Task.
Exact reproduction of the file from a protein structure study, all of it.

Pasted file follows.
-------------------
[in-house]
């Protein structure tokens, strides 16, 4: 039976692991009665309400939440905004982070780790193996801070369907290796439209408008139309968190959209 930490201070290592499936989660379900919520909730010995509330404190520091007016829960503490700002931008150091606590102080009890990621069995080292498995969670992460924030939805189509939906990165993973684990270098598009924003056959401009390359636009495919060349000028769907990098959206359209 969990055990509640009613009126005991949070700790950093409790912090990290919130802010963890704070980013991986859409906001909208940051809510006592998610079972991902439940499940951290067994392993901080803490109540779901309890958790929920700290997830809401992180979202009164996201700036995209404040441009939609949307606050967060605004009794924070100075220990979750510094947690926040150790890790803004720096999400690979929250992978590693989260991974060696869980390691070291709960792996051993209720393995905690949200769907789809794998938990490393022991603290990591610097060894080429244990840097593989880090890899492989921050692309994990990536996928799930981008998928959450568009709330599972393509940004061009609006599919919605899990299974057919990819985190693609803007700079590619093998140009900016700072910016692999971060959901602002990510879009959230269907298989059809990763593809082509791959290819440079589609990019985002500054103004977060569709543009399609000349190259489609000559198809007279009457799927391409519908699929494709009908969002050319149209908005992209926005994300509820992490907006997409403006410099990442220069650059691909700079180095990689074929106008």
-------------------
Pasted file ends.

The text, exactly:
[in-house]
């Protein structure tokens, strides 16, 4: 039976692991009665309400939440905004982070780790193996801070369907290796439209408008139309968190959209 930490201070290592499936989660379900919520909730010995509330404190520091007016829960503490700002931008150091606590102080009890990621069995080292498995969670992460924030939805189509939906990165993973684990270098598009924003056959401009390359636009495919060349000028769907990098959206359209 969990055990509640009613009126005991949070700790950093409790912090990290919130802010963890704070980013991986859409906001909208940051809510006592998610079972991902439940499940951290067994392993901080803490109540779901309890958790929920700290997830809401992180979202009164996201700036995209404040441009939609949307606050967060605004009794924070100075220990979750510094947690926040150790890790803004720096999400690979929250992978590693989260991974060696869980390691070291709960792996051993209720393995905690949200769907789809794998938990490393022991603290990591610097060894080429244990840097593989880090890899492989921050692309994990990536996928799930981008998928959450568009709330599972393509940004061009609006599919919605899990299974057919990819985190693609803007700079590619093998140009900016700072910016692999971060959901602002990510879009959230269907298989059809990763593809082509791959290819440079589609990019985002500054103004977060569709543009399609000349190259489609000559198809007279009457799927391409519908699929494709009908969002050319149209908005992209926005994300509820992490907006997409403006410099990442220069650059691909700079180095990689074929106008």